Closing of Jamaica High School
After his third term was secured, Mayor Bloomberg’s Department of Education proposed closing 20 schools, including Jamaica High School. Meetings and a public hearing about closing JHS have been held between local elected officials, community and school leaders, and members of the DOE. At these, every community and school leader opposed the closing, and instead wanted the school given the ability and opportunity to improve. Every non-DOE person also wanted local students given a zoned preference for any new school. Despite this opposition, the DOE is determined to close the school and not provide a zoning preference.
In support of closing, DOE officials claim the school is underperforming and place emphasis on the less than fifty percent of students graduating in four years. In opposition to closing, community and school leaders have presented facts that show the DOE has failed to properly support efforts made to improve school performance. They also showed that in many im-portant categories, JHS has outperformed comparable high schools. In particular, students who enter JHS not performing at grade level graduate at rates substantially higher than other High Schools. Hearing both sides, a reasonable person would have doubts about closing. Unfortunately, the procedures for closing schools are not reasonable and the Mayor and Chancellor can ignore opposing views. This pervades the public sessions as people believe closure is a done deal merely awaiting the stamp of ap-proval by the Panel for Education Policy.
Adding to this negative sense are the proposed replacement schools, which are primarily led by teachers with little administrative experience. None of these schools emphasize Math, Science, and Computer programs which is incomprehensible given their importance in today’s economy. None offer students the opportunities currently available at Jamaica High School and none should replace JHS.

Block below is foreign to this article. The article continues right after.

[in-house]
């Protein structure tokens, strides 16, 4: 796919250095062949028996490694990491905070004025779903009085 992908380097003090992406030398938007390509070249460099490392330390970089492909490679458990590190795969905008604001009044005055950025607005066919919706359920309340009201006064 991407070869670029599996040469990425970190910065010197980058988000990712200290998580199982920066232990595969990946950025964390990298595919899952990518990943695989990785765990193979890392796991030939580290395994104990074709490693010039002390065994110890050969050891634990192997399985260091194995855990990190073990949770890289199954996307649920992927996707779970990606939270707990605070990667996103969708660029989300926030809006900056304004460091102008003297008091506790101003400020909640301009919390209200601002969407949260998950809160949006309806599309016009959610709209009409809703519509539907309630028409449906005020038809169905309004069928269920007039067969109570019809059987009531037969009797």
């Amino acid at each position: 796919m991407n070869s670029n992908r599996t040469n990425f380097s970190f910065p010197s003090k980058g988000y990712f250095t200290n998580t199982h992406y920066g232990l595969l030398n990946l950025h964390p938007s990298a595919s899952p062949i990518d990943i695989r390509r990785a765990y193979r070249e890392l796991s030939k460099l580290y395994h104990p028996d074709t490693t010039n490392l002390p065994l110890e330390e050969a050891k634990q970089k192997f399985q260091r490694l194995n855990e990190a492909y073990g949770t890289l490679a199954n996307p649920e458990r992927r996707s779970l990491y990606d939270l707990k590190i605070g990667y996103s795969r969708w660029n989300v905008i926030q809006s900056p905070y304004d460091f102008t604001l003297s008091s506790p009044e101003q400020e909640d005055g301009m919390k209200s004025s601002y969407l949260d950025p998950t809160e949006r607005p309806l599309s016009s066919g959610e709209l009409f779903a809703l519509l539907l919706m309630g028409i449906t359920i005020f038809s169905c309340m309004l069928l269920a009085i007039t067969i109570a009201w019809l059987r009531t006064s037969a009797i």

Regarding the zoning preference for local students, all students have a right to attend a quality high school, however, it is equally important to provide the high school with the best chance to become a quality school. A zoned preference would best enable any new school to accomplish its goals. Local students at a local school bring with them social attachments and civic obligations that benefit their performance and the health of the school and community. In fact, three of the four leaders of the proposed schools indicated that schools would be enriched and would work best if attended by local students. Perhaps these benefits stem from students not having to travel long distances to a school in a neighborhood they have no ties with. Finally, since the surrounding community has suffered from an alleged underperforming high school, they should be the first to benefit from an alleged better school.
Chancellor Klein should withdraw the proposal, or the members of the Panel on Education Policy should reject the proposal, or a zoned preference should be implemented at the new schools.